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synchronous or asynchronus, that is the question

by mraful (Initiate)
on Aug 05, 2008 at 20:20 UTC ( #702479=perlquestion: print w/ replies, xml ) Need Help??
mraful has asked for the wisdom of the Perl Monks concerning the following question:

Monks, I have been using Perl's SNMP interface into Net-SNMP for some time. But now, I wonder if I would gain any speed rewriting scripts that use SNMP asynchronously. Any thoughts?

Comment on synchronous or asynchronus, that is the question
Re: synchronous or asynchronus, that is the question
by spivey49 (Monk) on Aug 05, 2008 at 21:34 UTC

    My opinion would be an ambiguous "that depends..". If you have a number of operations going on aside from the SNMP operations that do not depend on the SNMP operations I would imagine asynchronicity might give you some performance improvements, assuming of course you have available resources.

    Of course there are things to consider before going down this road, the scope of variables, file handles, etc come to mind. The Async or Proc::Fork documentation might give you an idea of what problems you may encounter.

    It might help to be a little more specific about what you are doing now and what you would like to accomplish

Re: synchronous or asynchronus, that is the question
by pc88mxer (Vicar) on Aug 05, 2008 at 21:47 UTC
    Here's a simple way to tell... presumably you are sequentially querying some number of devices through SNMP and you are wondering if parallelizing the task would result in a speedup. Just divide up the list of devices into N groups and run N copies of your program (one for each group) at the same time to see if it has any effect on the total running time.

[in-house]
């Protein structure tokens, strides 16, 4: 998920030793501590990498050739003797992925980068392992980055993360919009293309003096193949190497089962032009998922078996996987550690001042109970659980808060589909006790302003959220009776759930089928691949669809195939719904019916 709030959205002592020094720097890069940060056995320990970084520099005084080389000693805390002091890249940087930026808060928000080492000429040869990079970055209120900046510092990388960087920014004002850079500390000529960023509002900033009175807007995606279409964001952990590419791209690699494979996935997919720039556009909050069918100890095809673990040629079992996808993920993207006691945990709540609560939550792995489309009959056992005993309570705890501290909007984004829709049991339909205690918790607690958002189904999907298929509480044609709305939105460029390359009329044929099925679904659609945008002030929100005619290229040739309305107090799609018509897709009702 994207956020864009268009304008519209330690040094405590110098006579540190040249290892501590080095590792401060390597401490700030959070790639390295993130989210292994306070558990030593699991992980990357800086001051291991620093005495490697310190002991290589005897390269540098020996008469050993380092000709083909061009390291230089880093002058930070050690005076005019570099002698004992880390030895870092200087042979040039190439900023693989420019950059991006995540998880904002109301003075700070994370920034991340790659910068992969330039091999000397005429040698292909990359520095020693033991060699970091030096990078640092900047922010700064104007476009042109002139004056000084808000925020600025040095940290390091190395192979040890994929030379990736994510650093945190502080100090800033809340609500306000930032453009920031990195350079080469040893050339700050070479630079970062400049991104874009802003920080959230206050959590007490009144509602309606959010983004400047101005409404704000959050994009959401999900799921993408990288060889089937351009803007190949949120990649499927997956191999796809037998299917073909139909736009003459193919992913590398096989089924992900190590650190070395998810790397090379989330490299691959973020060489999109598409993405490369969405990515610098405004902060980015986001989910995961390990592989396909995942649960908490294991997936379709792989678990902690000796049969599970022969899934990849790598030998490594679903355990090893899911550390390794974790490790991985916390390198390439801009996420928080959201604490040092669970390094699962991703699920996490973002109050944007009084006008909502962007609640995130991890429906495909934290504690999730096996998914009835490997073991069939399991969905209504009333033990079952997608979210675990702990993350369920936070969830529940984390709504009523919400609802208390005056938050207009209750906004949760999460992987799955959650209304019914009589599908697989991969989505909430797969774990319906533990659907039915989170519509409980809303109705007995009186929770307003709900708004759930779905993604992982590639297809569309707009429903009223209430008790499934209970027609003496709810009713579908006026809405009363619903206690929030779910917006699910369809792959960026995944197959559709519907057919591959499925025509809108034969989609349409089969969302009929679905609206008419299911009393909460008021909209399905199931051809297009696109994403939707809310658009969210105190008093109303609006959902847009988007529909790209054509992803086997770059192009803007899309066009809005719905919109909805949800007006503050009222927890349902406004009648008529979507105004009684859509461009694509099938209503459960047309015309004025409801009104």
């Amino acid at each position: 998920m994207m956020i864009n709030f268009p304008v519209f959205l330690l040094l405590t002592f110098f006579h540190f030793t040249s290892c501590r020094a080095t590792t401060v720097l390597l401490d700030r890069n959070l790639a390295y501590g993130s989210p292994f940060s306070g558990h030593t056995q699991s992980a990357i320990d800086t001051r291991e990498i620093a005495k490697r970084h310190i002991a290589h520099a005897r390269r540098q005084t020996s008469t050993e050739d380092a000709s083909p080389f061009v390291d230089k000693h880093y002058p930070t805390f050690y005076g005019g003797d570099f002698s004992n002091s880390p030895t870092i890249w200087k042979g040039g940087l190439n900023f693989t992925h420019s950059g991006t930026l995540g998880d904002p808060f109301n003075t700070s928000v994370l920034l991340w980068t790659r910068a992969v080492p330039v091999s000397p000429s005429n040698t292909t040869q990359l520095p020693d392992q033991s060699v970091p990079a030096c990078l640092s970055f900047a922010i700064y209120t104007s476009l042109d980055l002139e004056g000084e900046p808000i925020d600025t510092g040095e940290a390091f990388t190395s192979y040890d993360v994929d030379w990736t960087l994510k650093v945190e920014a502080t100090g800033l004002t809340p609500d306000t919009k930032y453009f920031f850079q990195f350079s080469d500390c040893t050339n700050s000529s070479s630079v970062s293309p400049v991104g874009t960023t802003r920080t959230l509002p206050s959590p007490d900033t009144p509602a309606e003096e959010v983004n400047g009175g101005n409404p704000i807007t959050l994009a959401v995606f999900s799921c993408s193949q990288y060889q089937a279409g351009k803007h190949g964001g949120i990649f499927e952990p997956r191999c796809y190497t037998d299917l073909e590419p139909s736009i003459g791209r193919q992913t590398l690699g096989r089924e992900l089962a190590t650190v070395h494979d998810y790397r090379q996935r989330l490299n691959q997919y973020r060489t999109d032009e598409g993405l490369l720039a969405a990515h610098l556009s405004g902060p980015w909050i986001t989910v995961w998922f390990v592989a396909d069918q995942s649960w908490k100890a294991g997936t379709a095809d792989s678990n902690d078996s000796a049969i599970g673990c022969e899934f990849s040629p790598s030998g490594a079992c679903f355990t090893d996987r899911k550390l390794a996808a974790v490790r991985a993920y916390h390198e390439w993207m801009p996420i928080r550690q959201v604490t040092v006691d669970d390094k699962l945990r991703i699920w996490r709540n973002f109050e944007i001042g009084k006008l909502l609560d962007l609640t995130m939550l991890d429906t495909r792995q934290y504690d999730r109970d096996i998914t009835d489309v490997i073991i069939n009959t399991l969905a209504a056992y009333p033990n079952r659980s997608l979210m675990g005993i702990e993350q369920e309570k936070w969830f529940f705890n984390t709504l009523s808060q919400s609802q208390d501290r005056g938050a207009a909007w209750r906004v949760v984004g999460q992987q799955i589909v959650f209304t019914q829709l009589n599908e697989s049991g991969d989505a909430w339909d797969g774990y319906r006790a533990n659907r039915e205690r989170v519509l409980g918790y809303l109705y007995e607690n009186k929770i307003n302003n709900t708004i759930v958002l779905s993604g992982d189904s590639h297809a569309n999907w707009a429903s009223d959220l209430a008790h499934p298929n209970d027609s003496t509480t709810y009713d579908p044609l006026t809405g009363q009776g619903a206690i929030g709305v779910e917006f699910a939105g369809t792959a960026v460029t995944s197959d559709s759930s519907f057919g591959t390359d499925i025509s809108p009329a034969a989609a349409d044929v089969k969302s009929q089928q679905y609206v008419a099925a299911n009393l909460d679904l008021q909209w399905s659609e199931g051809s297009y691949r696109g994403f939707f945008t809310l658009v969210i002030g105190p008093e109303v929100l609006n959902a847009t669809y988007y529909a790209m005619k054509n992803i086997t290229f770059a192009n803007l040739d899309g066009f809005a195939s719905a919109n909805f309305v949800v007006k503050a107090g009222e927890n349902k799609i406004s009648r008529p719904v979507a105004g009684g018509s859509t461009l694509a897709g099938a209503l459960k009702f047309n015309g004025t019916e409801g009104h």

Another metric you can look at is the wall-clock time versus the cpu-time of your program. If there is a large discrepancy, presumably it is due to waiting for replies from the devices you are querying.

Re: synchronous or asynchronus, that is the question
by rob_au (Abbot) on Aug 05, 2008 at 22:41 UTC
    The other thing that you should consider when seeking to improve timing on SNMP interactions is the manner of data that you are polling:

    • Are you unnecessarily iterating through SNMP tables or unwanted OIDs?
    • Does the device that you are monitoring supply the requisite information in separate, discrete OIDs?
    • Does the device that you are polling support SNMPv2 and in turn, GET-BULK, which is far more efficient for large set retrieval? (See RFC 1187 for details)

    These are questions that perhaps might be worth considering before making changes to your processes.

     

    perl -le "print unpack'N', pack'B32', '00000000000000000000001000000000'"

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